KJV (King James Version) vs. other versions of the Bible.
Revelation 22:18-19 (the last book and chapter of the Bible) has this to say about Biblical changes:
For I testify unto every man that heareth the words of the prophecy of this book, If any man shall add unto these things, God shall add unto him the plagues that are written in this book (18): And if any man shall take away from the words of the book of this prophecy, God shall take away his part out of the book of life, and out of the holy city, and from the things which are written in this book. (19)
I prefer the King James Version of the Bible. It was first published in the early 1611 as authorized by King James in 1604, so its stood the test of time. It was a collaboration of scholars so no one person had undue influence as some modern “translations” have. It has been revised only 4 times (in 1629, 1638, 1762, and 1769). Unfortunately, this version has lost popularity and influence as more “translations” come available. It is a bit harder to read with the older English phrasing and spellings. However, it is the one from which most of the other are based.
Some more recent “translations” include the Revised Standard Version in 1952, The Amplified Bible in 1965, The New English Bible in 1970, The New American Standard Bible and The Living Bible both in 1971, Today’s English Version in 1976, The New International Version in 1978, and the New King James Version in 1982.
These all have some form of “new” in their titles to reflect that they are different from the original English in the King James version. These are all modern interpretations of the Bible and differ in how closely they resemble the KJV. There are over a thousand differences from KJV and the NIV (New International Version)! Some of the changes are insertion of words; some are substitution of words or phrases. Still others are down right omissions of words, phrases or even entire verses! Many of these changes are supposedly make the Bible more easily readable in “modern English” or “user friendly”. Other changes are clearly the opinions of the translators and/or to make the version fit the cultural norms of society. “God didn’t really mean that, He meant this”. Or “That was only for ancient times and not relevant to modern society”. Some scholars say these newer translations were necessary to “correct translation errors”. While I’m not saying there may have been some errors in the KJV, it is still modern interpretation as to if mistakes existed and how they should be corrected.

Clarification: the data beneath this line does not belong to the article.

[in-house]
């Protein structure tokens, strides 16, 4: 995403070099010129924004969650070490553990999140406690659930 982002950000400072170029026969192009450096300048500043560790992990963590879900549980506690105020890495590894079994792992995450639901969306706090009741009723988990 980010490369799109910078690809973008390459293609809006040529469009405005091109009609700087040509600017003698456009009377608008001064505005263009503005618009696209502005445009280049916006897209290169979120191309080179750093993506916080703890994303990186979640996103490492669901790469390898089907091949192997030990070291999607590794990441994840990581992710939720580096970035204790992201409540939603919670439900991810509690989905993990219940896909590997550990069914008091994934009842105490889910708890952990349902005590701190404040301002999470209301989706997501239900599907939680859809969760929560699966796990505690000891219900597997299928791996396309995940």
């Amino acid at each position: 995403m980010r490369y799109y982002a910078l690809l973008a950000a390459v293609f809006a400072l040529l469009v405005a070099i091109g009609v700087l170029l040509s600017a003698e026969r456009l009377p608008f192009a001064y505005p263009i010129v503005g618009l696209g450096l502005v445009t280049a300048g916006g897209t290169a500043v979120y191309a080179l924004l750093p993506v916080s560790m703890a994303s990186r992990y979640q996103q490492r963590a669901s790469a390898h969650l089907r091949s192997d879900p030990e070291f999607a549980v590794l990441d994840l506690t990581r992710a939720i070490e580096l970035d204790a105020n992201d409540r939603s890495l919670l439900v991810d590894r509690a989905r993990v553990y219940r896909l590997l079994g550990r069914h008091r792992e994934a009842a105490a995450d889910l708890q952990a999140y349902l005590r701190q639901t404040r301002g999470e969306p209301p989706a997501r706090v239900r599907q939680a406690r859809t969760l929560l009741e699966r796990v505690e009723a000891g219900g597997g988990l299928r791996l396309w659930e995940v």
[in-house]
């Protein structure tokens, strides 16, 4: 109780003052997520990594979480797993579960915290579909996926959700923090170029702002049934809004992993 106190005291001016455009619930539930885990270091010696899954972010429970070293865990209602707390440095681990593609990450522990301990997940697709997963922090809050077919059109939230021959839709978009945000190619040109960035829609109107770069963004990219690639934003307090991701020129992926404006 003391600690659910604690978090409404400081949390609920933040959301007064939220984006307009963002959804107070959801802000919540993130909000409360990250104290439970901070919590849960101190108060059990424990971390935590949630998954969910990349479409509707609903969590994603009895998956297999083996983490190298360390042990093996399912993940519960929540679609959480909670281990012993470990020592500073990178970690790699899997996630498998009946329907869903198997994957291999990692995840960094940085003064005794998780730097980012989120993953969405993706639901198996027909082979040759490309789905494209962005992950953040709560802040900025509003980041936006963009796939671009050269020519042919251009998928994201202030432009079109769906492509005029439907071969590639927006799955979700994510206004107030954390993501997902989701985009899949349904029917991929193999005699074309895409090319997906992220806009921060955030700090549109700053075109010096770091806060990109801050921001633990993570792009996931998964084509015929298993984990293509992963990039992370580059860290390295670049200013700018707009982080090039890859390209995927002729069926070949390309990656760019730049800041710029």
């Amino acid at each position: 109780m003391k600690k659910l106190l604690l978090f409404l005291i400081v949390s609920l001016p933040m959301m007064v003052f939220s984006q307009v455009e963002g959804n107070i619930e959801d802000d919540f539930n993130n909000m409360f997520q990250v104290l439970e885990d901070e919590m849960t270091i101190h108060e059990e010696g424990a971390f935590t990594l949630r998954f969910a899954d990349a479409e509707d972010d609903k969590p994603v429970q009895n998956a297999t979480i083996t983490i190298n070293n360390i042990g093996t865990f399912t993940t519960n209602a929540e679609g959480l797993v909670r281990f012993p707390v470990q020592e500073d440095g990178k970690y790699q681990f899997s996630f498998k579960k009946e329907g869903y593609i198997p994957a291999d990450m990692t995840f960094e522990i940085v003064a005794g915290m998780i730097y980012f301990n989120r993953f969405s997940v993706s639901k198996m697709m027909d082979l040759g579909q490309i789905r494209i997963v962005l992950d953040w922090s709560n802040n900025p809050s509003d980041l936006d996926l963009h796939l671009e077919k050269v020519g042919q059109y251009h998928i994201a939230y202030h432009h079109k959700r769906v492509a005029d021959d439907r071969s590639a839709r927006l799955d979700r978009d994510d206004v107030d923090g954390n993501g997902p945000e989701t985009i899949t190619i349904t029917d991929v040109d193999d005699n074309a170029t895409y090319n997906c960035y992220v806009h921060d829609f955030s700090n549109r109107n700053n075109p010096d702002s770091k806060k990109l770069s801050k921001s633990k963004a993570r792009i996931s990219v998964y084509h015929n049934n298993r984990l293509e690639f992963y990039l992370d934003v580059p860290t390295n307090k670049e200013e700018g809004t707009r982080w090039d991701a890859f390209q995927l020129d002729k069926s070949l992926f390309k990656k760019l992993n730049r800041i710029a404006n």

All this aside, I am not one adamant about strictly KJV. I just prefer it because it has stood the test of time and if I am confused, I will refer to KJV. However, I do use other versions from time to time. I would encourage others to look into some of the differences between various Bible translations. It can make for interesting study.
One note. Some adamant KJV only believers base their stance upon the word “Authorized” which is sometimes used to refer to the KJV. This only means that it was authorized by King James, not that it was authorized or endorsed specifically by God.
Here are a few links about changes between versions I found interesting.
Discussion with Biblical references on the dangers of Biblical changes.
Intro to Bible Translations a good primer into some modern Bible translations with brief history of the KJV
Which Bible is for Me? Discussion of major English Bible translations with pros and cons for each
What is the Best Bible Translation? Discussion of bible translations (pro-KJV site)
The NIV Report (condensed) changes from the KJV to NIV